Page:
Going to Ghana was a life changing, inspiring and motivational adventure. Living on my own for the first time in a foreign country was challenging but I’ve enjoyed the independence. Because of the great dependence on myself, I have grown in confidence and would feel positive in travelling again. Flying over Africa made me realise how lucky I am to have had such an experience; it’s not everyday that someone gets the opportunity to eat dinner overlooking electric storms and the Sahara desert.
It’s difficult to describe exactly what I have got out of my visit because it has changed me so much as a person. My opinions, cultural knowledge and ability to be self-motivated have been altered.
When I arrived I met Amdia; she was struggling to walk having suffered from delayed surgery of clubfoot. Later in my travels I was able to walk with her. Soon she was able to jog, and then eventually run which was fantastic to see! Moments like that are the reason I hope to study medicine to become a doctor.
I noticed that the children I met were much more religious than those I have met in the UK. The church is a big part of the culture and prayers are always said before and after dinner. Half way through my visit I attended Sunday morning church, which was more like a party than a mass! There was a fantastic gospel choir and band. Everyone wore their brightest clothes and clapped and danced along to the music. Until recently I was in a cathedral choir and the contrast between my choir and the gospel choir was quite outstanding.
I found the Ghanaian Nigella Lawson at the OTC. Her name was Vic and her cooking was incredible! When I arrived I had lunch with my mentor, Raphael, and Vic made us a lunch of chicken, rice and a tomato sauce; I instantly fell in love with the tomato sauce and begged her to show me how to make it the whole time I was there. Finally, on the penultimate day to my leaving she showed me how to make it. Her secret ingredient: ginger. Some of the apprentices from the workshop took me to the Bush Canteen; another experience I thoroughly enjoyed! The Bush Canteen is a makeshift weaved hut in the middle of grassland. The tables and benches consist of wooden planks balanced on rocks. The chefs provide the workers with soup and dough made from local starchy vegetables such as yams or cassava for 2.5 cedis - equal to around 72p. I think part of the reason why I loved coming here is that it brought the community together. I was curious to try all the local foods and learning about the food was very interesting for me. Much of the food was too spicy for me, but it did not stop me from trying it! Barbequed goat has become one of my new favourites, however I was not able to try cooking goat for myself as I was advised not to buy meats from the local market. I visited the market with Vic once – she showed me the best places to buy vegetables, oil and cloth for dresses. After this I was able to visit the market on my own. I think this is what contributed mostly to my boost in confidence as it was an unfamiliar area and I was very dependent on myself. I developed a new name in the markets – “broni” which is ‘white person’ in the local language, Twi. By the time I was due to leave I was responding to the name Broni.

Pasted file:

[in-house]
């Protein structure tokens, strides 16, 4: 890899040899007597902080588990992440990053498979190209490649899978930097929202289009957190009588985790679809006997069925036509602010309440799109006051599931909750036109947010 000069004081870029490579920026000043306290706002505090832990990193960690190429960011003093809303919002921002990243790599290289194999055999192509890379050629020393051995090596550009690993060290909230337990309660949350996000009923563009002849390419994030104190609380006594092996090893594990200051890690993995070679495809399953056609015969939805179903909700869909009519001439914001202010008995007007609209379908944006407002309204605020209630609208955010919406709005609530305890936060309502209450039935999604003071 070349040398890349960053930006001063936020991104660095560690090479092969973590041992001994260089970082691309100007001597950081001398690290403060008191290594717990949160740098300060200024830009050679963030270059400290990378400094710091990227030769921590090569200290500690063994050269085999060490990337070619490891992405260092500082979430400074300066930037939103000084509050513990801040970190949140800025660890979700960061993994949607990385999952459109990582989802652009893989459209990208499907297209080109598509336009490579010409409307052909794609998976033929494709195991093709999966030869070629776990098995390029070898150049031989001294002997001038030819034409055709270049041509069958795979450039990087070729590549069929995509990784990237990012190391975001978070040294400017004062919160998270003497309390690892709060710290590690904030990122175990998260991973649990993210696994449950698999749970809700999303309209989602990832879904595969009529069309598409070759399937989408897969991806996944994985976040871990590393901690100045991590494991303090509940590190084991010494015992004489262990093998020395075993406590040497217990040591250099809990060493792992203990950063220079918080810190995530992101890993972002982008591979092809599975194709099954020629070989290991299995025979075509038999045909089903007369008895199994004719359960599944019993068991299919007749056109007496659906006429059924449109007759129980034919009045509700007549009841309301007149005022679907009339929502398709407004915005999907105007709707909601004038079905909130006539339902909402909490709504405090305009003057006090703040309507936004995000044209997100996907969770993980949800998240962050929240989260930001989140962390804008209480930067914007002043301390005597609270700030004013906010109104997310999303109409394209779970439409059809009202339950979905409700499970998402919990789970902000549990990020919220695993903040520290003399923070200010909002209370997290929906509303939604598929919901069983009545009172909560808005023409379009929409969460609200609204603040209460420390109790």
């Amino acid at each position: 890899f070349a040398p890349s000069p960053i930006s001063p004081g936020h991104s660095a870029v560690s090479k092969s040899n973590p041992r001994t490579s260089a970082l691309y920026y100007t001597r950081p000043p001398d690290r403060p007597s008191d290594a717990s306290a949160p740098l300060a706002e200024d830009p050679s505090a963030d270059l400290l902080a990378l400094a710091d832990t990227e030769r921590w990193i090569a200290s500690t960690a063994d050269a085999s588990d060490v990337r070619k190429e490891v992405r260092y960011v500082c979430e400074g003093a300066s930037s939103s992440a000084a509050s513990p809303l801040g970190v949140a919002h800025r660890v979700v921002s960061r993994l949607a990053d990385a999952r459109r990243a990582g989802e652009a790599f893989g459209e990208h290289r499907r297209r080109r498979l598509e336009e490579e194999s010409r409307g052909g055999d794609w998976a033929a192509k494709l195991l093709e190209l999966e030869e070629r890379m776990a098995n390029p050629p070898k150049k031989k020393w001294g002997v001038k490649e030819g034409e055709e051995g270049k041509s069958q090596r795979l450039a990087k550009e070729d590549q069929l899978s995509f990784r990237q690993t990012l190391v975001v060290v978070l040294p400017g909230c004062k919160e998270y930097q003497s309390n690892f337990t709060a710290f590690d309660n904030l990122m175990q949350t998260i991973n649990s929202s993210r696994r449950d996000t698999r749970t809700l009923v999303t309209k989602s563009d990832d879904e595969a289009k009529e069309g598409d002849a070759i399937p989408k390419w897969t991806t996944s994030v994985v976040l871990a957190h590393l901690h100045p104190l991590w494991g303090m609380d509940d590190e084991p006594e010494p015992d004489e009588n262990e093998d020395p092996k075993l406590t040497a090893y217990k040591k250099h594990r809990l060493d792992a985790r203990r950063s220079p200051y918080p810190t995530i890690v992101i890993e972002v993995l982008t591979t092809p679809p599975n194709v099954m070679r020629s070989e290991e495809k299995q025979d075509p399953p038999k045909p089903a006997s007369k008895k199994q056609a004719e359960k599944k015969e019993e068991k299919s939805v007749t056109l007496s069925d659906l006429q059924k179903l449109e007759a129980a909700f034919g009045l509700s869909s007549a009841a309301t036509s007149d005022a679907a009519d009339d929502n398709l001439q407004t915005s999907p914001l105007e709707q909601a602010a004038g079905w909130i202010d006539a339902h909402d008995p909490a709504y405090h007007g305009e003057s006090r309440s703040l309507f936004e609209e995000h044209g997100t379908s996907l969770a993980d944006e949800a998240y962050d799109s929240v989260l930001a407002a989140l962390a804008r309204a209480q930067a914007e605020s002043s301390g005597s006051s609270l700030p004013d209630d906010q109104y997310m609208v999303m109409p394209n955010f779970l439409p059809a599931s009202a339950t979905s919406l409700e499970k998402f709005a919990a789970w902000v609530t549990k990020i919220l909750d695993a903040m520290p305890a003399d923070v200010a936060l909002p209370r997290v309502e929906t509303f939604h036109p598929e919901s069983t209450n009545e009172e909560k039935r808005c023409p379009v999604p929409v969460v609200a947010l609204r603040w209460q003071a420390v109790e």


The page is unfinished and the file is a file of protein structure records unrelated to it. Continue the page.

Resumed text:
I miss Ghana a lot and hope to visit there in perhaps a few years time. I was even tempted to pull out of university and go straight back to Ghana! I could imagine living out there for a while; I miss the simple things like all the geckos that run around the paths and the heavy rains in the mornings. I never thought I could feel so at home in a foreign environment in such a short amount of time.